Iraqi Gov’t declares “mighty Triumph” over ISIL in Mosul, as Sunni Press decries Casualties

By Juan Cole | (Informed Comment) | – –

Al-Mada reports that 24 hours after Mosul was completely liberated from the hold of Daesh (ISIS, ISIL), Prime Minister Haydar al-Abadi visited it and walked around the city. Photos on his official Twitter site showed him in black military garb.

Al-Abadi convened a meeting with leaders of his military at Mosul. When he first arrived, he had announced that victory was assured and the remnants of Daesh were surrounded on a few square feet of territory. He said it was a matter of time before he would be announcing a magnificent triumph for the people of Iraq (i.e. that Daesh had been defeated). He praised the Iraqi army for their sacrifices.

At the end of his 8-hour tour, the prime minister said that the handful of remaining Daesh fighters had nowhere to flee, save to their deaths or to surrender. He announced “a great victory” in “liberated Mosul” after less than 9 months from his initiation of the effort to take Mosul back from Daesh.

Video of his visit showed Mosul residents celebrating the defeat of Daesh near the mosque of the prophet Jonah.

For its part, Daesh issued a communique accepting its defeat in Mosul and saying that it would make Talafar its new HQ. Talafar is a large Turkmen town that used to be split between Sunni and Shiite Turkmen but Daesh rule has led to the departure of the Shiites.

Some of the coverage of the fall of Daesh in Mosul was about the differing ways it was covered. Iraqi Shiites complained that many Sunni outlets concentrated on the loss of civilian life in the military campaign, and the controversial role of hard line Shiite militias. Even the Sunni-owned al-Zaman newspaper in Iraq concentrated on Sunni casualties and the destruction of the old city.

In the Sunni Arab world, sympathy with civilian victims of the Iraqi government campaign was apparent. Iraq Shiites also regretted the loss of civilian life, but typically blamed Daesh for it.

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Related video:

ABC News: “Iraqi leaders declare victory over ISIS in Mosul”

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6 Responses

  1. If the people of Iraq want their nation to rise up after all the violence, war, and turmoil, they have gone through, for no fault of theirs, they must unite and work together to succeed in bringing some normalcy to their country. It is time Sunni and Shiite put their differences aside and unite to fight the bigger problem, anti Muslim campaigns against all Muslims.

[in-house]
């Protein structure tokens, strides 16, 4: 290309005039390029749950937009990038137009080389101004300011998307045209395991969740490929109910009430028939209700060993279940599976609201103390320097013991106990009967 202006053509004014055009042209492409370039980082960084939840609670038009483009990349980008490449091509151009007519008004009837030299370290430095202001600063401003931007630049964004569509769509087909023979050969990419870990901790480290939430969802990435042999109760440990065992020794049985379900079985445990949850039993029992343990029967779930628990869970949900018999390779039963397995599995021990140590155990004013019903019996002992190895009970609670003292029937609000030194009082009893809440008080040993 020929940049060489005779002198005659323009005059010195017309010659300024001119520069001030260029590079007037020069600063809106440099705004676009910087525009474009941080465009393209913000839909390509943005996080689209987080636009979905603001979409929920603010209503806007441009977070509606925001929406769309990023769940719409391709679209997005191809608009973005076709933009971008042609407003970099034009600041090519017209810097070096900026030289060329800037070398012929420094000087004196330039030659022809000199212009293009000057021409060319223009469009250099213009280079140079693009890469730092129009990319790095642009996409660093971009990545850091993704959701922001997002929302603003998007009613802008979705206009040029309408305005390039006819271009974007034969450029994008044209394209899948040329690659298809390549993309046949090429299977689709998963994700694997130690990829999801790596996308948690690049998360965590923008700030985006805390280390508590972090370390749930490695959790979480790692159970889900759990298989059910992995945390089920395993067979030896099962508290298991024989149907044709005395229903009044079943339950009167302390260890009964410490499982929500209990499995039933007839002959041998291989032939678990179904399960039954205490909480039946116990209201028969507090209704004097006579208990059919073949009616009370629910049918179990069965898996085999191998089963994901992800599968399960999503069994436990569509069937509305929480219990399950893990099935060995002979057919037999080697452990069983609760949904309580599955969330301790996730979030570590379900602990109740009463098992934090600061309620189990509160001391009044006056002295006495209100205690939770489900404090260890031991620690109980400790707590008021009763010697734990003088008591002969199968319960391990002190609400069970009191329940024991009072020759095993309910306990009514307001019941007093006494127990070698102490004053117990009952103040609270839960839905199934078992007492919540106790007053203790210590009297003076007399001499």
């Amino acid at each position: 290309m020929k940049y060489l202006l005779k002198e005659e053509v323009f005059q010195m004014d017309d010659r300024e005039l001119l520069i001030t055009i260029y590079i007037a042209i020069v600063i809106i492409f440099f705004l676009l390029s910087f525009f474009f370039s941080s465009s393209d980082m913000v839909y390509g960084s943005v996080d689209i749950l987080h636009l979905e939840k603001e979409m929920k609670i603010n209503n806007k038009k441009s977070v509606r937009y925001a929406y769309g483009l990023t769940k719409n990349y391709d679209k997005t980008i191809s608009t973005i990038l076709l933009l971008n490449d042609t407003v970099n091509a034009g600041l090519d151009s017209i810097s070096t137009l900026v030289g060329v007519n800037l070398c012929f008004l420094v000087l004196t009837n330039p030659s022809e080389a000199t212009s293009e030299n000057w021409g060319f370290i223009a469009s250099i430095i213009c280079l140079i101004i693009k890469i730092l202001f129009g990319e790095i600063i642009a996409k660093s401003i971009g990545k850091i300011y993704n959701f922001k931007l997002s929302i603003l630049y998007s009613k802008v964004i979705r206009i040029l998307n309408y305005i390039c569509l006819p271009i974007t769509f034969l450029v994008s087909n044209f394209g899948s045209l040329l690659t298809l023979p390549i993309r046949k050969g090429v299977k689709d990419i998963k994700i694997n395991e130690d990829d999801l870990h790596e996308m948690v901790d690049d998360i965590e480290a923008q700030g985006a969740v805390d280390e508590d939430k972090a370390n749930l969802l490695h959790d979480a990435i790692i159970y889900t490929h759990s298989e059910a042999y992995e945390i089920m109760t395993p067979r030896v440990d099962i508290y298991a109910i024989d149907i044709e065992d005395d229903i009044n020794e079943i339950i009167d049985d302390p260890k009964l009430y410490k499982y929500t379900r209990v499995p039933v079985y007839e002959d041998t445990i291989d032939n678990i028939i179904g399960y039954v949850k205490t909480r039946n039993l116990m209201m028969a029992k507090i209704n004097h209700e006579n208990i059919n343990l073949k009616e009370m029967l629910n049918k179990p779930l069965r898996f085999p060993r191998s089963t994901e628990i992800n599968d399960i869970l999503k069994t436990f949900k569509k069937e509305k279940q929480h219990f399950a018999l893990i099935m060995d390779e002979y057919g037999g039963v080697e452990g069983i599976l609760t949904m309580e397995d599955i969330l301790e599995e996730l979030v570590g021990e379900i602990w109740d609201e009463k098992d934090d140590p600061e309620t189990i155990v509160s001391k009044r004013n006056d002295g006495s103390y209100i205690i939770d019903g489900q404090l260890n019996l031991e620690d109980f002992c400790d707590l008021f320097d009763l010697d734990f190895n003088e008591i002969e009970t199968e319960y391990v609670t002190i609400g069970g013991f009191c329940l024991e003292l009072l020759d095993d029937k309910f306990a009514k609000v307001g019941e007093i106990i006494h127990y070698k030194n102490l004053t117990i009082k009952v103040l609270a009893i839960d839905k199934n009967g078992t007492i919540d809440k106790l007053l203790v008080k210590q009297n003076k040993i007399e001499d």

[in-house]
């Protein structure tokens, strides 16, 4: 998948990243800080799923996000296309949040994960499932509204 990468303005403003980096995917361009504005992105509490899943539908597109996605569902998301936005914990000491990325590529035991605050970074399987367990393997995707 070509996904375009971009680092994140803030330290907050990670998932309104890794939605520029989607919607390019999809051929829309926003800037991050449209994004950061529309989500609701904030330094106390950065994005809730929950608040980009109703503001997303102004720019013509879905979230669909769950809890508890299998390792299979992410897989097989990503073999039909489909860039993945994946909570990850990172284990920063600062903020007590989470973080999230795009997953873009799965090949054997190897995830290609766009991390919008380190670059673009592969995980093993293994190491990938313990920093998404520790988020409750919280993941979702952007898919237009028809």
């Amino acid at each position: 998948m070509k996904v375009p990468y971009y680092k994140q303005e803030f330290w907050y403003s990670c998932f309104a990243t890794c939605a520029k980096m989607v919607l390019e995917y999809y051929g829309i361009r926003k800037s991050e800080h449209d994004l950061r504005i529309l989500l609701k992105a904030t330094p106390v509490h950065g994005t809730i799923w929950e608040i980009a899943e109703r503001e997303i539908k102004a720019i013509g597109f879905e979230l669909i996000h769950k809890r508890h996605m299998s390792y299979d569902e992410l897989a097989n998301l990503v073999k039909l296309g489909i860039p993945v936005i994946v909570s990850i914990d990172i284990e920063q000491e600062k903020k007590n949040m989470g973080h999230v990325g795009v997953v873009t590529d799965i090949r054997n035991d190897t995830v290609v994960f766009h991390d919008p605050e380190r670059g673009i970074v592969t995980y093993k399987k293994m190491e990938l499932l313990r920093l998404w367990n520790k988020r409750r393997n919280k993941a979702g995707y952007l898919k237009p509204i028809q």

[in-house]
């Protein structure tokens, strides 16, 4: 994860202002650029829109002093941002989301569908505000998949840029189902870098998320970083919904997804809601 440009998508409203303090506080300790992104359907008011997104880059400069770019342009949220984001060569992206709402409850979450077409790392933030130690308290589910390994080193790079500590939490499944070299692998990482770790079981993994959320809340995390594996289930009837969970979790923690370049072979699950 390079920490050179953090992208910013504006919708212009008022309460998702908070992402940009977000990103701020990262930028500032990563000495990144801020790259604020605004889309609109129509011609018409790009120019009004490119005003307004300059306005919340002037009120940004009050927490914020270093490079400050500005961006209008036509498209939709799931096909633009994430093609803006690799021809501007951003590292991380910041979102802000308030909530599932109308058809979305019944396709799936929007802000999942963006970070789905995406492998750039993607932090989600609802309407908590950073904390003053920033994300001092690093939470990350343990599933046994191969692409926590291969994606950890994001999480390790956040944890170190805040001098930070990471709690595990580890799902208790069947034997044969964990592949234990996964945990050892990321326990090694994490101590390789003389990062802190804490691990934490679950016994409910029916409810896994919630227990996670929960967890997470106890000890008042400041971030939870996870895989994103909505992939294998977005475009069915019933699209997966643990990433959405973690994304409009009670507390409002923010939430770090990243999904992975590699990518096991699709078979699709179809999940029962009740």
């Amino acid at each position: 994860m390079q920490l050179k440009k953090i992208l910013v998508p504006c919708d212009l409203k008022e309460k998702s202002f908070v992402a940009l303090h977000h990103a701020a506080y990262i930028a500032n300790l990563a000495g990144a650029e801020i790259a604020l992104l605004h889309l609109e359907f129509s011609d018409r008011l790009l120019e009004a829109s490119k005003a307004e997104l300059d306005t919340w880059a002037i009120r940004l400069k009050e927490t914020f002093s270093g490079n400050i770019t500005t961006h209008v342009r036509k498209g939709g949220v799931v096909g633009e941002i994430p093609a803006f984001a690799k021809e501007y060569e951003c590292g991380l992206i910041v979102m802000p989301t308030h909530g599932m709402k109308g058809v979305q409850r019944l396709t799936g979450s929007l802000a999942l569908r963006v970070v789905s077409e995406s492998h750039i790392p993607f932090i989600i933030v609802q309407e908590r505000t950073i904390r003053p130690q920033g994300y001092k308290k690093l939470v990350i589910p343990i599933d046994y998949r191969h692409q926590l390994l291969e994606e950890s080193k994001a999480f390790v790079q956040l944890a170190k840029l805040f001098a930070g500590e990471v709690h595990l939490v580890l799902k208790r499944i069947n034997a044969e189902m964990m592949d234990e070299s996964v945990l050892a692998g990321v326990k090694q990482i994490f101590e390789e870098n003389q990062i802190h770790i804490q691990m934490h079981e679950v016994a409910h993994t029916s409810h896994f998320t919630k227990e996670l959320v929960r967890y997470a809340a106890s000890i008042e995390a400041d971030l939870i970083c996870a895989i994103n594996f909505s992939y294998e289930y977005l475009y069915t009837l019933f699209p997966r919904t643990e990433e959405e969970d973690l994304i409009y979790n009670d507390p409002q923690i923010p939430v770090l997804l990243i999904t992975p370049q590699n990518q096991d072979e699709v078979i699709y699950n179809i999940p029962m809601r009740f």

It is up to the leadership in both sects to set the right tone in their communities.

  2. “In the Sunni Arab world, sympathy with civilian victims of the Iraqi government campaign was apparent. Iraq Shiites also regretted the loss of civilian life, but typically blamed Daesh for it.”

    Syria and Iraq will need to concentrate on reconciliation efforts between the various religious, sectarian and ethnic minorities. While the losses are different in severity and numbers between the various groups, they have all lost a great deal. These groups will need to look inward and consider alternative policies and decisions. Most, if not all, Syrians and Iraqis (Sunni, Shia and Christian) want nothing to do with Daesh, Nusrah Front, Jaysh al-Islam, or Ahrar al-Sham. Jaysh al-Islam and Ahrar al-Sham received financing and support from Saudi and Turkey. An ideal future would put a stopper on Saudi funding of extremist groups in Syria and Iraq.

    In order for reconciliation to begin and be successful, Iraq and Syria will need to put the carnage behind them. Ireland, South Africa, and Sri Lanka all went through protracted strife in the past, and it was only once the carnage stopped that the various groups were able to sit down and concentrate on a fairer and just future that partially addressed the past injustice. The same can only happen in Iraq and Syria, if we insist that support of Jaysh al-Islam and Ahrar al-Sham will not be tolerated. The alternative is what you see today: continued protracted strife in which the homes, livelihood, and lives of Syrians and Iraqis are destroyed. One begins to wonder after 6+ years of continued strife just what will be left of these countries and its people.

  3. Not surprised by the sectarian coverage. It’s probably emotionally easier to pin the crisis on abusive Shiite authorities than it is on Sunni extremists for Sunni media, and vice versa for Shia media.

    Kind of reminds me of how many Pakistanis were more focused and outraged on news about drone strikes by Western powers as compared to terrorist attacks by extremists.

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